<noscript> - Ok, if you have ever used Javascript, you are familiar with the <script> tag.  So, in contrast, the <noscript> tag surrounds what should happen if Javascript or other inline scripting language is disabled.

Aside from these few tags, you should also become familiar with the following attributes:

title - Title can be used on practically any element.  This should be used somewhat sparingly though, as using a title with an alt tag, for instance, could spell disaster for a screen reader which cannot interpret all of the attributes precisely as you might expect.

alt - EVERY IMAGE SHOULD HAVE AN ALT TAG!  No ifs ands or buts.  If the image is included in the page via the <img> tag, use an alt tag.  Furthermore, use descriptive alternate text.  img_21938740928374.jpg is not useful.   I will find out if you are doing this and I will stalk you in the night.  Alternate text doesn’t have to be perfect.  No two people are going to interpret it in precisely the same way, but if the image is of a bird in flight, use alternate text that says something like “bird in flight.”  People will understand enough to get by.

accesskey - The accesskey attribute sets the stage for people that are going to use the keyboard to navigate your site, or perhaps have a limited command set to work from.  This attribute enables people to use keyboard shortcuts to access form elements for their ease and convenience.  I recommend using this tag in your forms in general, though I strongly urge you to add accesskey to any form elements that a disabled user might be looking to use.

Moving forward, let’s discuss the <noscript> tag.  Whenever you have a Javascript effect on your site, consider whether there would be a problem if there were no Javascript enabled.  As a matter of fact, go to your site, turn off Javascript in the options and try navigating.  If your site topples like a house of cards, you need to re-work your Javascript.  I currently work for a company whose previous web-person didn’t account for people with no Javascript.  The corporate site is totally unnavigable without Javascript.  This is bad.  This is really bad.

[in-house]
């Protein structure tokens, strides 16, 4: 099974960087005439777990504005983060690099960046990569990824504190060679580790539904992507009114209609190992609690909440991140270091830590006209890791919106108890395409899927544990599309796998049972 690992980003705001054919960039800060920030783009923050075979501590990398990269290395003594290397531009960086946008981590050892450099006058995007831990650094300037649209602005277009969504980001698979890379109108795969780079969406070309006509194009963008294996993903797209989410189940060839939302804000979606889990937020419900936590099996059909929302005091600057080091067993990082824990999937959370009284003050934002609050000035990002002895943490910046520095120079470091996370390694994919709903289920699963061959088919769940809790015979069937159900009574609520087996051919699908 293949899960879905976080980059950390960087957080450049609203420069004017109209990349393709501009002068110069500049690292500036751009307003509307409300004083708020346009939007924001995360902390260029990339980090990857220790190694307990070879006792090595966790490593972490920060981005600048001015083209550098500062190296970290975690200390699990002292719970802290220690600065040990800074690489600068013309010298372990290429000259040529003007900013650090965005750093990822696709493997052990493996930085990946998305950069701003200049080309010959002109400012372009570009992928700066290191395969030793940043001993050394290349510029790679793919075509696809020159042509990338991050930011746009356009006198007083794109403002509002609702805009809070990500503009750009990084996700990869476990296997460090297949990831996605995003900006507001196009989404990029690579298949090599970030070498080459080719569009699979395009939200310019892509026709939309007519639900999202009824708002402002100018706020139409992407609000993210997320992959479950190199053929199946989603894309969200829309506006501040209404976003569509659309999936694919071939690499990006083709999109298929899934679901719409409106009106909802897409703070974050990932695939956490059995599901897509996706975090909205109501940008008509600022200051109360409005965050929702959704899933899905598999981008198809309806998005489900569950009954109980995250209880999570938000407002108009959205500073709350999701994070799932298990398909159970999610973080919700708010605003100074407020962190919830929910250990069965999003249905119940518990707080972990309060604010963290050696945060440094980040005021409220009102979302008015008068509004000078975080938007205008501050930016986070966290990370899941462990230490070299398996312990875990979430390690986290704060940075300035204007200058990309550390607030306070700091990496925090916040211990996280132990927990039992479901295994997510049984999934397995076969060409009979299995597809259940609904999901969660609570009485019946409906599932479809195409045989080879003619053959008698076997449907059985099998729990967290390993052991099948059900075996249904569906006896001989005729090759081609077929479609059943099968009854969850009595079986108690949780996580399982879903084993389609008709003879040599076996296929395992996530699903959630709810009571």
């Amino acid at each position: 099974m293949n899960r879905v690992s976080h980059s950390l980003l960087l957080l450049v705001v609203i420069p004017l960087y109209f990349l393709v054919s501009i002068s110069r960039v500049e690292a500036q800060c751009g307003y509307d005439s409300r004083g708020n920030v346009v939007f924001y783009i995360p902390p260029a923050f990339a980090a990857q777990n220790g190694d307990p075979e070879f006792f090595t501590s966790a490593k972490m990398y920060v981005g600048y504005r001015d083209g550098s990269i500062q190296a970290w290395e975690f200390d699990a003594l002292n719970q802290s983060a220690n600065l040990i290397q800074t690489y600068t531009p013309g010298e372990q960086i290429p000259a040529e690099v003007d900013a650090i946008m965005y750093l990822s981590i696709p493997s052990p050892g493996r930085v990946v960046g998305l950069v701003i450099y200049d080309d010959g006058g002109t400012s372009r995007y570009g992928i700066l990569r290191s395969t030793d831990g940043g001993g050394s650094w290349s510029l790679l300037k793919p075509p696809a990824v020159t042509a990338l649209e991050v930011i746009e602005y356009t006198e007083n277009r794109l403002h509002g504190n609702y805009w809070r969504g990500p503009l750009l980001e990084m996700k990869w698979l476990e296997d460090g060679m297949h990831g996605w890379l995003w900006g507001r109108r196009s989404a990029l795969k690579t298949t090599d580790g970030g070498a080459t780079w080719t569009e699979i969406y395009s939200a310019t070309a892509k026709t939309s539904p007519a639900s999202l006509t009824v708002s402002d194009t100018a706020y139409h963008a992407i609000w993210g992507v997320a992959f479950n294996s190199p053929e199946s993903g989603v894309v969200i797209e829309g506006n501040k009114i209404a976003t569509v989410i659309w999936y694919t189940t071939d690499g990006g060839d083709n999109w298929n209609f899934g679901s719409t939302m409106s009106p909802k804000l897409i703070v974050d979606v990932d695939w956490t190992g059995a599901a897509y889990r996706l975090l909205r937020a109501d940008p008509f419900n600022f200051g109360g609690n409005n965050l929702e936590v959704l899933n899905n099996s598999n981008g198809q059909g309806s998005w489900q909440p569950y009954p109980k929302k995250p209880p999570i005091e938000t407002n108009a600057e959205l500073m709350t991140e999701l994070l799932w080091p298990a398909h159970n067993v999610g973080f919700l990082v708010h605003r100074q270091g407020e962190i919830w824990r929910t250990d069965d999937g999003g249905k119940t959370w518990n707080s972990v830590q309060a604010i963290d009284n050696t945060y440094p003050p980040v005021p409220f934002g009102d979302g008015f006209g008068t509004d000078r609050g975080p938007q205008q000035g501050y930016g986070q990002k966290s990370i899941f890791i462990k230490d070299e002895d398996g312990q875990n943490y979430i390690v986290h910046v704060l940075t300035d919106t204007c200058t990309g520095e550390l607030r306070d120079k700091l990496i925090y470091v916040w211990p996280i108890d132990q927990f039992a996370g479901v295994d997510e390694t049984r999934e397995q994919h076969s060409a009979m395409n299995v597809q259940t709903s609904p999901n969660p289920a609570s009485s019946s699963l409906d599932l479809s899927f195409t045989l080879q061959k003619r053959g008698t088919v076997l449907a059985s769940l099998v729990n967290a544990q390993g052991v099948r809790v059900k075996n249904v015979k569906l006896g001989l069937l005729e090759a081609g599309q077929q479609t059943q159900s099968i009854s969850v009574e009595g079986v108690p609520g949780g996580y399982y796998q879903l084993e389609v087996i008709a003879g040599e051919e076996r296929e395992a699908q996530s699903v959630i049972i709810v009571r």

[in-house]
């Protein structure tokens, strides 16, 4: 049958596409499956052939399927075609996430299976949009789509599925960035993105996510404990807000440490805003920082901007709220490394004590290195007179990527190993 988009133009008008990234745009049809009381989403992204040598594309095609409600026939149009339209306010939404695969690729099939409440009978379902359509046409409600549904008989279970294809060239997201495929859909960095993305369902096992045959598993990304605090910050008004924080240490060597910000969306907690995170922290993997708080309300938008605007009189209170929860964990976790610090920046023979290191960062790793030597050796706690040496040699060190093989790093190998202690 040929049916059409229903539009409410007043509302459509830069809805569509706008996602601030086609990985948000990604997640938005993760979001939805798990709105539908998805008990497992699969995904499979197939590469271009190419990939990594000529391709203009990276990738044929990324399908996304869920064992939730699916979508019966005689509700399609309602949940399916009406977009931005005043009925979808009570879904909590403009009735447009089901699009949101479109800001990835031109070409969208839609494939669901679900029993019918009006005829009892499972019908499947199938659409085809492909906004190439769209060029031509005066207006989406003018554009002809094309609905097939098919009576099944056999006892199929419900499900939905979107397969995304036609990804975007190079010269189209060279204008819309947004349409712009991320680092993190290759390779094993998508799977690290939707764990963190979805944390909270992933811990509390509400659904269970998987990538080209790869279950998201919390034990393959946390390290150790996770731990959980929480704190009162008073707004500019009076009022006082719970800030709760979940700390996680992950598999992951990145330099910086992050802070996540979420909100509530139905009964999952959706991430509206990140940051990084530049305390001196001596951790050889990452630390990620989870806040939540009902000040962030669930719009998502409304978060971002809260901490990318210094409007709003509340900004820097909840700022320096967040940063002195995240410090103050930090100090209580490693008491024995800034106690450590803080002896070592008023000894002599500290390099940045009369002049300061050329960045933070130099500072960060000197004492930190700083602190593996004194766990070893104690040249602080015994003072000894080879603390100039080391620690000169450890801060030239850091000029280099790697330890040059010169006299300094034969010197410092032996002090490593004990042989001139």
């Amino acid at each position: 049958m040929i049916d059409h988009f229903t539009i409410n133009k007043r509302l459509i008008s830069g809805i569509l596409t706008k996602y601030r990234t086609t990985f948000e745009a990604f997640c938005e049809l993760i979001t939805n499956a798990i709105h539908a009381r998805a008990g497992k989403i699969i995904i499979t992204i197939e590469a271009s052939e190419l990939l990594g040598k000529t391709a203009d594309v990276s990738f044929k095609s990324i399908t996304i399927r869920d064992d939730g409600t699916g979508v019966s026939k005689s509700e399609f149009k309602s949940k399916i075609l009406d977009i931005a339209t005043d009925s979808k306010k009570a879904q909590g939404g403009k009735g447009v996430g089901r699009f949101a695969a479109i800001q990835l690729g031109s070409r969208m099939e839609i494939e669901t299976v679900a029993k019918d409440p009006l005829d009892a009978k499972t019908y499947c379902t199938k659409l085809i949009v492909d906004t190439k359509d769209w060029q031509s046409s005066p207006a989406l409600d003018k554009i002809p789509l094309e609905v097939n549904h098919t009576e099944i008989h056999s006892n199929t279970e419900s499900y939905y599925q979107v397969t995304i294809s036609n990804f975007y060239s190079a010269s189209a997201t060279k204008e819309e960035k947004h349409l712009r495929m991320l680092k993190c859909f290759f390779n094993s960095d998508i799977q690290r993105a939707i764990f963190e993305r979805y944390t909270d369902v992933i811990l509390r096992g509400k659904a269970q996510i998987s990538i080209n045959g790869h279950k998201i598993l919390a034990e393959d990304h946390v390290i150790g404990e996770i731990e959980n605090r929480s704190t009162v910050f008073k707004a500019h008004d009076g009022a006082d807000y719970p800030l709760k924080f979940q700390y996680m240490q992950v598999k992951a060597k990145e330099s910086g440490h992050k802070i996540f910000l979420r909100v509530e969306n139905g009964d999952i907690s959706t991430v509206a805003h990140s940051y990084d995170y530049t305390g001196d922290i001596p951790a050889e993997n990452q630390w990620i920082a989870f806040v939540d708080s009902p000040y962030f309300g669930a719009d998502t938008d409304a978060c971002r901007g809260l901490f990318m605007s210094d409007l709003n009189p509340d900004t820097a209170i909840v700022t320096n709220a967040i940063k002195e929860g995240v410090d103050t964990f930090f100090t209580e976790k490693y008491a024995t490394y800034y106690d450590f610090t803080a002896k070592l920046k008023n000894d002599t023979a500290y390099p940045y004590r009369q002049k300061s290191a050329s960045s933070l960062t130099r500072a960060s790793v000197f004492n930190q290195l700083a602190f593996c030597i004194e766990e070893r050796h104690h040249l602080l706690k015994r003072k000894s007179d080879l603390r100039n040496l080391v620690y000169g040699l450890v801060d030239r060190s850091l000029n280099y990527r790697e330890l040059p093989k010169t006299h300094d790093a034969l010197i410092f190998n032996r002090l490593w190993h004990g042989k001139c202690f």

Ensure that your scripts degrade gracefully.  If you have elements that are hidden from the user until the Javascript function is triggered, what happens if scripts are disabled?  I always run a special function at the end of the page that hides the elements I want hidden.  What this translates to is, if you have scripts disabled, the page displays everything.  The failsafe for my scripts is usability.

This brings us back to Lynx.  Don’t think that I had forgotten.  I browse my sites using Lynx.  I do this so that I can see what happens when nothing is viewable but text.  Lynx doesn’t even give any particular kind of formatting.  Pages are just a long string of words.  If you can open your site like this and still find everything easily you have successfully made your site accessible.  If your page looks like an amorphous mess then you have some work to do.

Now, go forth and make the web a more usable place.